Bush urges Israel to allow e. J'lem vote

Palestinian candidates kick off parliamentary election campaign.

bush looks to side298.88 (photo credit: AP)
bush looks to side298.88
(photo credit: AP)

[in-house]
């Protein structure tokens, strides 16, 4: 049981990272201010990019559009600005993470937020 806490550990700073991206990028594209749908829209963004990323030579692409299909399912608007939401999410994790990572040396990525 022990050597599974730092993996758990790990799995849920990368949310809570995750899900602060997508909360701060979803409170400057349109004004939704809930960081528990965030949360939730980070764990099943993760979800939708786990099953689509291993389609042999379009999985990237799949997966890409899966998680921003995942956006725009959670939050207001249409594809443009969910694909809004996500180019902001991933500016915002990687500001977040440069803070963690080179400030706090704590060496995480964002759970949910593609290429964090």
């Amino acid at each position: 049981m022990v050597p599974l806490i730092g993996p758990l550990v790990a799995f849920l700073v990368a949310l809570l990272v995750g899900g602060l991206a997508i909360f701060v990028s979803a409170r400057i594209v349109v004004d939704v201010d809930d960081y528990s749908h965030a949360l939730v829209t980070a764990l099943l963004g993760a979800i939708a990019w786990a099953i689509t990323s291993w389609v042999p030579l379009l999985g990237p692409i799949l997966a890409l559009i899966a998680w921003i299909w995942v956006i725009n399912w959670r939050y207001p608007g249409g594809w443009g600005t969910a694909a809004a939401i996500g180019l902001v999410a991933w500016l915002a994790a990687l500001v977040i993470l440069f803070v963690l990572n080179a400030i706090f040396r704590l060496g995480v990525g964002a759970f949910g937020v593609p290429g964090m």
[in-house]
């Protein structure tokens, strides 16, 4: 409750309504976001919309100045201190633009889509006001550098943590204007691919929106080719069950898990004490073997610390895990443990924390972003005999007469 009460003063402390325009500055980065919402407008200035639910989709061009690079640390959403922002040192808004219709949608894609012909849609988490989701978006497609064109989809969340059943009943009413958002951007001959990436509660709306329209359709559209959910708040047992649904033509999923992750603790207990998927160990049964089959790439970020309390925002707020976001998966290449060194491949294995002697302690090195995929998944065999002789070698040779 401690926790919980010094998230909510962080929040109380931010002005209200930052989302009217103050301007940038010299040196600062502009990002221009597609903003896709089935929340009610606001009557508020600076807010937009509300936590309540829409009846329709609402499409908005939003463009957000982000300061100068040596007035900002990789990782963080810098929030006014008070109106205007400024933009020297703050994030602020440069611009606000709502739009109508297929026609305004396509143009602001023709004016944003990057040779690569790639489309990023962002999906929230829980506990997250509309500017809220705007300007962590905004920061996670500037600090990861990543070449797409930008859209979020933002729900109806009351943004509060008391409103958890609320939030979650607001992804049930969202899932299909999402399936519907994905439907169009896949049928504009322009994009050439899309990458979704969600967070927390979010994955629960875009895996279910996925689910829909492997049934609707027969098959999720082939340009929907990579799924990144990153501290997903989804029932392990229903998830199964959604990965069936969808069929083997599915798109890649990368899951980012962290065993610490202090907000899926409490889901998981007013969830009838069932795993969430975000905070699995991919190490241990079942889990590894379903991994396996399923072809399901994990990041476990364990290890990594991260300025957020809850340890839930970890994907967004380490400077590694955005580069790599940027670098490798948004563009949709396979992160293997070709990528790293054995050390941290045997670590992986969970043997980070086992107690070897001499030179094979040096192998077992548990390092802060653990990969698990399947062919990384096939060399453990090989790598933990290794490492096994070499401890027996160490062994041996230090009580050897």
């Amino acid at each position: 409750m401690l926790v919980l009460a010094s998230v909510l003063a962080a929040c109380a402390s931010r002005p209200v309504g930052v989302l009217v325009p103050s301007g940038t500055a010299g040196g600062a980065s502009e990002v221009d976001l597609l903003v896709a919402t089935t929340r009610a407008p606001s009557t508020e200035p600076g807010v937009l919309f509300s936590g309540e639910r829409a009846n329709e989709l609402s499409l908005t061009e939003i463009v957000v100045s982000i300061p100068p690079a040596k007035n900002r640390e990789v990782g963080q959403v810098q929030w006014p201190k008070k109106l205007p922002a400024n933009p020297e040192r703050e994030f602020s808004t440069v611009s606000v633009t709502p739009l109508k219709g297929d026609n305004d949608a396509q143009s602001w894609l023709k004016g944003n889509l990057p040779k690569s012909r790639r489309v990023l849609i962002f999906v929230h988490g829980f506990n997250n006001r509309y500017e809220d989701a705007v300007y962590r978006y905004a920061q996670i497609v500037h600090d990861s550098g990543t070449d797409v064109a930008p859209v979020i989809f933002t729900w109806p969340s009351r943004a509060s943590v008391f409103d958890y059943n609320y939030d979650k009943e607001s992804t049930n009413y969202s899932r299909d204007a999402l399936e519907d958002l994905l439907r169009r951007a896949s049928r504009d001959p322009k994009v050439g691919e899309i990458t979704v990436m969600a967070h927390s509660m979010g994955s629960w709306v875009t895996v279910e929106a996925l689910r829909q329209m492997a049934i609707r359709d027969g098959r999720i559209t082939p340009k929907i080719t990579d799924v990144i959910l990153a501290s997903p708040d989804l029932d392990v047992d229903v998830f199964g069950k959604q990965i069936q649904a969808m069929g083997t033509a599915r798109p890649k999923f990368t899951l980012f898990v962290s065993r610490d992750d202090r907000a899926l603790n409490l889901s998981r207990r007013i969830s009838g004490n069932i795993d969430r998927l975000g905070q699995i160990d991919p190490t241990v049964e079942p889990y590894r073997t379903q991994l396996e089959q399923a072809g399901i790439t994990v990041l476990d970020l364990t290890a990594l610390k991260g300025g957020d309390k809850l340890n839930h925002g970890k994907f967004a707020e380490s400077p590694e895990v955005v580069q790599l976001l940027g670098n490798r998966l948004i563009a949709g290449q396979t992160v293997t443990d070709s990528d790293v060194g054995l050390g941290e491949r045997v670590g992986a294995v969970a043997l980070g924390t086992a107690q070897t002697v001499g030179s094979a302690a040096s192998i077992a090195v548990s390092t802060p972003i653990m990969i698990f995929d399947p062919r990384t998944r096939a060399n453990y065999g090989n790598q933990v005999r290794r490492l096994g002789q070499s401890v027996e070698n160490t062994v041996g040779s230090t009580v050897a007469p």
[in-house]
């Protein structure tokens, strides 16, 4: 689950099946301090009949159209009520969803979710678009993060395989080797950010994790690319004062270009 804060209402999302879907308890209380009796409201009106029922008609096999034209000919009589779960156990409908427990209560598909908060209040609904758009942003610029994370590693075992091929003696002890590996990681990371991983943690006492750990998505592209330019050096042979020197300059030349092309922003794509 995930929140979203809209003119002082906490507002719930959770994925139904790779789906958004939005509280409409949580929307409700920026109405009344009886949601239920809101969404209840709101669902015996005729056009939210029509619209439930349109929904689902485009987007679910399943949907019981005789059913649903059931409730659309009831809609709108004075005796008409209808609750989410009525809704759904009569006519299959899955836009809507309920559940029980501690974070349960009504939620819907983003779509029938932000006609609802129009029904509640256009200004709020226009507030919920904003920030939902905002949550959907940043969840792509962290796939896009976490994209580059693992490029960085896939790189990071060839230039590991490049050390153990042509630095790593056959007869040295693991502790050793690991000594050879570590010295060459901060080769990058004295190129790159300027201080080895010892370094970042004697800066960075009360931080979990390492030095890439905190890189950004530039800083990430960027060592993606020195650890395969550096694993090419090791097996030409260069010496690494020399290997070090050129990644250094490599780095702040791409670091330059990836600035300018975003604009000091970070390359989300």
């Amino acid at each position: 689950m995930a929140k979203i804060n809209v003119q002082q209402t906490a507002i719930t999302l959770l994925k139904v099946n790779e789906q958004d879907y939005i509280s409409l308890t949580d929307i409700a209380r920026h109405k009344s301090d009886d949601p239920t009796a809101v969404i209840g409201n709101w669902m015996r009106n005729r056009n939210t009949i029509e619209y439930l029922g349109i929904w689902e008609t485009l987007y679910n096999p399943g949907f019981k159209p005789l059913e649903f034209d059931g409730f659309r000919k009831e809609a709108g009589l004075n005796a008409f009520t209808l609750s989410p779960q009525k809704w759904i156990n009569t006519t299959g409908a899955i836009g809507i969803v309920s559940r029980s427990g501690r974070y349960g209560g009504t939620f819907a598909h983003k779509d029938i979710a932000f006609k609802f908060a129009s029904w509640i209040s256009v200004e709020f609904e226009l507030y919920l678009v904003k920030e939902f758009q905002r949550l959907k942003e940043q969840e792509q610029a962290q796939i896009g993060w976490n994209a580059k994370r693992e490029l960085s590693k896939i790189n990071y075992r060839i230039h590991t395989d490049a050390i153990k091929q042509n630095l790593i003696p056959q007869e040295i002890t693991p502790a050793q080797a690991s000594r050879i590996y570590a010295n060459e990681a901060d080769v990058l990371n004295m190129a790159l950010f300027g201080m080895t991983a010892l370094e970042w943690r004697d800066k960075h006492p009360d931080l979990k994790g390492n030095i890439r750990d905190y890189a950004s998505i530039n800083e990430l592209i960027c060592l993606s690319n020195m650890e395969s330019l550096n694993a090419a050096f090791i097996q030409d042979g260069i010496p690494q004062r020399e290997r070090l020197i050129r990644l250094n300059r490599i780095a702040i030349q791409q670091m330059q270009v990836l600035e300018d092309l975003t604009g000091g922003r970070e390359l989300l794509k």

US President George Bush President George W. Bush wants Palestinian elections to go forward as scheduled this month with no delay and thinks Palestinians should be allowed to vote in east Jerusalem, White House spokesman Scott McClellan said on Tuesday. "It's our desire to see the elections go forward as scheduled," McClellan said. "We believe that people must have access to the ballot," the spokesman said. "Arrangements have been made in the past to ensure that those persons [in east Jerusalem] can vote and we believe some arrangements should be possible at this time," he added. Meanwhile, Palestinian candidates held a parade led by an actor in a Mickey Mouse costume, sang songs about the return of Islam and plastered the streets of the West Bank and Gaza with political posters as they kicked off their parliamentary election campaign Tuesday. Leaders of Hamas insisted the vote must take place Jan. 25 as scheduled, despite an Israeli ban on voting in Jerusalem, shooting down Palestinian leader Mahmoud Abbas' suggestion that it be delayed. "Postponing the election will lead to a vacuum and to a dark future," Ismail Haniyeh, the top Hamas candidate, told reporters in Gaza. "Postponing the election is not the solution." Mohammed Abu Teir, No. 2 on the Hamas slate, said the election should go on even if Jerusalem residents were forced to travel to the West Bank to vote. "I'd prefer to vote anywhere in the suburbs of Jerusalem rather than vote under the Israeli presence in the post offices," he said. His comments marked the first time Hamas raised such an option. "Islam is the solution" and "One hand resists and one hand builds" read some of the Hamas signs. The controversy over Jerusalem erupted the moment the campaign started Tuesday morning, when Israeli police scuffled with a series of Palestinian candidates trying to canvass for votes in the busy plaza outside the Damascus Gate leading into Jerusalem's walled Old City. Israeli police scuffled with Fatah candidates as they tried to hold a rally, arresting eight of them, police said. "We will have elections in Jerusalem and you will not be able to stop us," shouted candidate Ahmed Ghneim. Police also briefly detained independent candidate Mustafa Barghouti and struggled to grab a campaign banner away from Hanan Ashrawi, another independent candidate, as they campaigned outside Damascus Gate. "Any Palestinian activity in Jerusalem is forbidden," police spokesman Shmuel Ben-Ruby said. Other election activities Tuesday went smoother, as political parties put up campaign posters on walls and hung banners from electrical wires in Palestinian towns across the West Bank and Gaza. "Islam is the solution," read one Hamas sign. Hamas candidates and about 200 supporters marched to a cemetery in the West Bank city of Nablus to pay their respects at the graves of three Hamas leaders killed in fighting with Israel. "We ask all Palestinians to join us to create an Islamic state. The Islamic state is on the rise," said Sheik Hamed Bitawi, a Hamas candidate. They then marched to the center of town, unfurled a giant Palestinian flag and the green flag of Hamas and sang: "Islam has returned, Islam is here." Ahmed Sa'adat, who heads the list for the radical Popular Front for the Liberation of Palestine, launched his campaign with a news conference in a Palestinian prison in the West Bank town of Jericho. Saadat is being held in connection with the PFLP's assassination of an Israeli Cabinet minister in 2001. In Gaza City, actors dressed as cartoon characters, including Mickey Mouse, led a children's parade for independent candidate Marwan Kanafani, in an attention-grabbing ploy. PFLP candidates shook hands with merchants and distributed campaign pamphlets. Fatah postponed the start of its Gaza campaign by a day after two Islamic Jihad militants were killed by an Israeli air strike late Monday. The continuing violence with Israel and the chaos caused by armed gangs, mostly from Fatah itself, have called into question the possibility of holding orderly elections. The head of the Fatah campaign, Information Minister Nabil Shaath, said he expected the party to win 70 percent of the 132 parliament seats. Abu Teir said his Hamas group would win up to 40 percent of the seats. Recent polls showed Fatah getting 43 percent of the seats to Hamas' 25 percent.